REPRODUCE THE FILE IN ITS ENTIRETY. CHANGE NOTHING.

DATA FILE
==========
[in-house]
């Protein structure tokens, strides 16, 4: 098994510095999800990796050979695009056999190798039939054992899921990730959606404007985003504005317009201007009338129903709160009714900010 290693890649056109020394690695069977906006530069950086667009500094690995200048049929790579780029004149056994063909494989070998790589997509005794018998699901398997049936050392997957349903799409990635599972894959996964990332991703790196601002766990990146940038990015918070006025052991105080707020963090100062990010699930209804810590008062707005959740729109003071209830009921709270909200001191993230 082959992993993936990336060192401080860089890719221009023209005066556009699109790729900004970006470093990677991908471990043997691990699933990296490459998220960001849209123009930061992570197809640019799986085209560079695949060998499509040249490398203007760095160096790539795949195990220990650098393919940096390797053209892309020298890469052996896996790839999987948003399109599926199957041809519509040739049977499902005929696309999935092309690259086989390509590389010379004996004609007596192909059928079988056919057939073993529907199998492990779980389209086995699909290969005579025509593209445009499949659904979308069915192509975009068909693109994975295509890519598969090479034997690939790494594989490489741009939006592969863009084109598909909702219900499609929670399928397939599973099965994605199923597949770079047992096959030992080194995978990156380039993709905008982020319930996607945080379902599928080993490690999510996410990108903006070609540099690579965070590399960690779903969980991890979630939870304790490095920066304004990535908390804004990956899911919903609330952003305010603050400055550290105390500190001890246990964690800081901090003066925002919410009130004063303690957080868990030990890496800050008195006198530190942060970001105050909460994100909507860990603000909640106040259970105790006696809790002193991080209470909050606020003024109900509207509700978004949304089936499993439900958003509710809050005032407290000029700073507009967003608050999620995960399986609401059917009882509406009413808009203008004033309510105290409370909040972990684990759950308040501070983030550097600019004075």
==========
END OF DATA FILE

[in-house]
């Protein structure tokens, strides 16, 4: 098994510095999800990796050979695009056999190798039939054992899921990730959606404007985003504005317009201007009338129903709160009714900010 290693890649056109020394690695069977906006530069950086667009500094690995200048049929790579780029004149056994063909494989070998790589997509005794018998699901398997049936050392997957349903799409990635599972894959996964990332991703790196601002766990990146940038990015918070006025052991105080707020963090100062990010699930209804810590008062707005959740729109003071209830009921709270909200001191993230 082959992993993936990336060192401080860089890719221009023209005066556009699109790729900004970006470093990677991908471990043997691990699933990296490459998220960001849209123009930061992570197809640019799986085209560079695949060998499509040249490398203007760095160096790539795949195990220990650098393919940096390797053209892309020298890469052996896996790839999987948003399109599926199957041809519509040739049977499902005929696309999935092309690259086989390509590389010379004996004609007596192909059928079988056919057939073993529907199998492990779980389209086995699909290969005579025509593209445009499949659904979308069915192509975009068909693109994975295509890519598969090479034997690939790494594989490489741009939006592969863009084109598909909702219900499609929670399928397939599973099965994605199923597949770079047992096959030992080194995978990156380039993709905008982020319930996607945080379902599928080993490690999510996410990108903006070609540099690579965070590399960690779903969980991890979630939870304790490095920066304004990535908390804004990956899911919903609330952003305010603050400055550290105390500190001890246990964690800081901090003066925002919410009130004063303690957080868990030990890496800050008195006198530190942060970001105050909460994100909507860990603000909640106040259970105790006696809790002193991080209470909050606020003024109900509207509700978004949304089936499993439900958003509710809050005032407290000029700073507009967003608050999620995960399986609401059917009882509406009413808009203008004033309510105290409370909040972990684990759950308040501070983030550097600019004075």